Is the majoritarian coalition under the EMF insurmountable?
What are the highest immutable principles that hold the coalition together?
Which of the subsidiary factions are most amenable to persuasion?
What general conditions might compel the factional coalition to disintegrate?
Can the populist movement provoke the EMF to venture blatant instances of arbitrary power?
Question 1: Is the Majoritarian Coalition Under the Established EMF Insurmountable?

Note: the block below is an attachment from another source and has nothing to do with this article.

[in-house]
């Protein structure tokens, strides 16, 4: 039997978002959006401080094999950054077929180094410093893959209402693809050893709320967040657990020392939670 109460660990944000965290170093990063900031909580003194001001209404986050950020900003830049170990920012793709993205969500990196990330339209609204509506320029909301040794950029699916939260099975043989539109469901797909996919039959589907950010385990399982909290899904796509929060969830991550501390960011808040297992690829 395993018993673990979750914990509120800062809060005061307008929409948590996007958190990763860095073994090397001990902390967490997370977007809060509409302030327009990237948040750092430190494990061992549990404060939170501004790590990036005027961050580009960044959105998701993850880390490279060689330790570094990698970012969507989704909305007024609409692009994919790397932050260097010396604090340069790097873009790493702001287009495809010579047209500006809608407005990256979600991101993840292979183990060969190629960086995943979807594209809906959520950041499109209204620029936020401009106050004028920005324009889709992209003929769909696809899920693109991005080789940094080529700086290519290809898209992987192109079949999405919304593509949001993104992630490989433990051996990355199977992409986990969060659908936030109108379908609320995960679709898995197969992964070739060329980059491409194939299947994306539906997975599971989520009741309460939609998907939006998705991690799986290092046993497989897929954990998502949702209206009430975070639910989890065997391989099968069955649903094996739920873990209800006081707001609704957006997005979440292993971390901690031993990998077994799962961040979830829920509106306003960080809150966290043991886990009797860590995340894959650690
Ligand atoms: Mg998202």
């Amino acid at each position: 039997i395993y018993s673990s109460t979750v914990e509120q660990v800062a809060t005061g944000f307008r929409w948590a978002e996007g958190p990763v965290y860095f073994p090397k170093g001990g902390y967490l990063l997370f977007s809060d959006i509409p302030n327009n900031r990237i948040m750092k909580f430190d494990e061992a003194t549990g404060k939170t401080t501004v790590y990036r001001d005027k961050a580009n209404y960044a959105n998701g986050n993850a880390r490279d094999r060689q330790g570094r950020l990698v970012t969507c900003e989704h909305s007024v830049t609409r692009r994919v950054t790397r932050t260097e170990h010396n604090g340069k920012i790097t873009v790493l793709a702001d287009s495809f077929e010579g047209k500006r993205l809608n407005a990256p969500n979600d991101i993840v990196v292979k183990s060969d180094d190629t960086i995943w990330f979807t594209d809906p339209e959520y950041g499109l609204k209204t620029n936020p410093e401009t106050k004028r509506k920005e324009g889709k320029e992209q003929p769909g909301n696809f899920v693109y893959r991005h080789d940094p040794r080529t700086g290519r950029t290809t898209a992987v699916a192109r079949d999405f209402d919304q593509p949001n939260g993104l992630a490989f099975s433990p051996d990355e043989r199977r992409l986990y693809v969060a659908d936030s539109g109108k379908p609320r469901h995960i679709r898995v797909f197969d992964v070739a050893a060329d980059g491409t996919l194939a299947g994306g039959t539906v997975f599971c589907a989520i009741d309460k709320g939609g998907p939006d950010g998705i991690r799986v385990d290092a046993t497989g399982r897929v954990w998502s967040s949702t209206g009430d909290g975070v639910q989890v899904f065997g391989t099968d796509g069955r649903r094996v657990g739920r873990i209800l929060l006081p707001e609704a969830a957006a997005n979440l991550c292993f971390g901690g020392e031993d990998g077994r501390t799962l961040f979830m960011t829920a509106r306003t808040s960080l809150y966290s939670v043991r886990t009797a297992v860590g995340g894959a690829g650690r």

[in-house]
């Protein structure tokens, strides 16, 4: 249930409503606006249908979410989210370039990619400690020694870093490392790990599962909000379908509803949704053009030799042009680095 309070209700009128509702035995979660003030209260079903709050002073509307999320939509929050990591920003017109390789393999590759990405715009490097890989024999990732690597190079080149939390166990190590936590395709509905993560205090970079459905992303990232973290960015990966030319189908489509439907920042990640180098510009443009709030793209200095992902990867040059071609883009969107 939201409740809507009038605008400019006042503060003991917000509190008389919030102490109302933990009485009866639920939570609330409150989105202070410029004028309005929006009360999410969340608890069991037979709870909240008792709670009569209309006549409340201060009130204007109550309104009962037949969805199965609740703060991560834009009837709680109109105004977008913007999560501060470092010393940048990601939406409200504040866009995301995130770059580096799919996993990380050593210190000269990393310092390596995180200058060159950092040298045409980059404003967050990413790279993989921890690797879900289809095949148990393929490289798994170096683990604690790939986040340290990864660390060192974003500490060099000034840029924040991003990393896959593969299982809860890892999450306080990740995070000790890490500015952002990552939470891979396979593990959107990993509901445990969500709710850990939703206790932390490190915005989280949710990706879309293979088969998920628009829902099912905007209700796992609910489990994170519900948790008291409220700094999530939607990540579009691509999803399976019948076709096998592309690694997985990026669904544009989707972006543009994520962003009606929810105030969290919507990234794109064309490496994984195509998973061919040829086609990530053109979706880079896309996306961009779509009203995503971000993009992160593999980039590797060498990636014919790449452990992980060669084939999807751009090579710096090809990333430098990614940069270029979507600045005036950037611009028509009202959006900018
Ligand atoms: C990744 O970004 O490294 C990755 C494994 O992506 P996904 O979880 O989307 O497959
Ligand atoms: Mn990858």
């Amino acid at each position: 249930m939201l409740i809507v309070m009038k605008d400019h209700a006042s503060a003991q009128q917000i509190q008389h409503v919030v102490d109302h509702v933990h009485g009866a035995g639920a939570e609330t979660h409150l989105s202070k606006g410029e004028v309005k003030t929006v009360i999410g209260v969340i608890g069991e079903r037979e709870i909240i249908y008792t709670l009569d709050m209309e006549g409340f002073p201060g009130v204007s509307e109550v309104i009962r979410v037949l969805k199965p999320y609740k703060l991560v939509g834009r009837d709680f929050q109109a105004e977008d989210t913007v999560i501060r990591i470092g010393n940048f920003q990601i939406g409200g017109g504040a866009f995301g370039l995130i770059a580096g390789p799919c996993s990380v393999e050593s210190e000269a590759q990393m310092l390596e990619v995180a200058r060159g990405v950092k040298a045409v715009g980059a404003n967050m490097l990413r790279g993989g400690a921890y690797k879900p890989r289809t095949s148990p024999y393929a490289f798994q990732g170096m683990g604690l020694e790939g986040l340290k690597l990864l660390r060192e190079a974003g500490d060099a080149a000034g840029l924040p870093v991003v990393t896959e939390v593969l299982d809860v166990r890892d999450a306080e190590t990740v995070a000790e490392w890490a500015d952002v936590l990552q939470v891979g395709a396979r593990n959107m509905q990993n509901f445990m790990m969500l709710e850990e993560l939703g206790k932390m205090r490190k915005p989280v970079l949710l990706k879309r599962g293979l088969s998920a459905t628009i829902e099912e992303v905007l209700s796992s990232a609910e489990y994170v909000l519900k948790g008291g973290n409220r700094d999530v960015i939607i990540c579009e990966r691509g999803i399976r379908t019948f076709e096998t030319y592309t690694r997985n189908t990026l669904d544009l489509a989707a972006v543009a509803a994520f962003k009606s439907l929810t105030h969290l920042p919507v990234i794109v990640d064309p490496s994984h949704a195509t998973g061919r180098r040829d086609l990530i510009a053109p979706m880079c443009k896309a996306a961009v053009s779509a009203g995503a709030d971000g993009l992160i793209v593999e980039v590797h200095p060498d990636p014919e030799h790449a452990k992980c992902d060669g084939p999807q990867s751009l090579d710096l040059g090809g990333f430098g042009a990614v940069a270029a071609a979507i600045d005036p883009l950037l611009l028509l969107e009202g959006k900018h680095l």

Though the answer to this question in the year 2023 is no, a number of sobering trends indicate that it may soon be yes. Since 1988 the Republican candidate for the presidency has won the popular vote just once in eight election cycles.2 Some commentators are already beginning to speculate that the Trump victory of 2016 represented an aberration, a kind of “last gasp” of the old American electorate. It is much too early to assess whether such an assertion is true, but the plausibility of the thesis would be greatly enhanced should the Republican candidate lose the election of 2024, and especially so if the loss should come against a cadaverous incumbent. Many Trump supporters have alleged widespread voting fraud to explain the loss of 2020, but the reality of the American political situation is that every demographic trend is moving in favor of the Democrat party of established power. In generational trends, the reliably conservative voters of the “Greatest Generation” are dying off, while the aggregate leanings of both “Millennials” (the generation emerging into middle age) and “Generation Z” (the generation entering the voting ranks) are reliably leftist. The situation with Millennials is particularly concerning because they are not demonstrating “the rightward drift” of previous generations entering middle age. The aggregate politics of immigrant voters (legal or otherwise) is decisively leftist since most can claim some degree of “oppressed minority” status and frequently become dependent on the government for welfare.3 It is unclear how much of Democrat “diversity” support is due to legitimate ideological affinities. To cite an example of an apparent discrepancy: conservative commentators are fond of pointing out the “traditional beliefs” of catholic Hispanics, though this has rarely led to appreciable Republican support among that demographic at the national level. Perhaps the Republican rhetoric on immigration (which notwithstanding is not as decisive as it ought to be) outweighs any affinities in values. But in truth the Republican party of the last 40 years has been so impotent and inadequate in improving the lives of its supporters that we cannot rule out the possibility that a far more assertive conservative movement would surmount the apparently unassailable advantages of the established power among traditionally-inclined minority voters.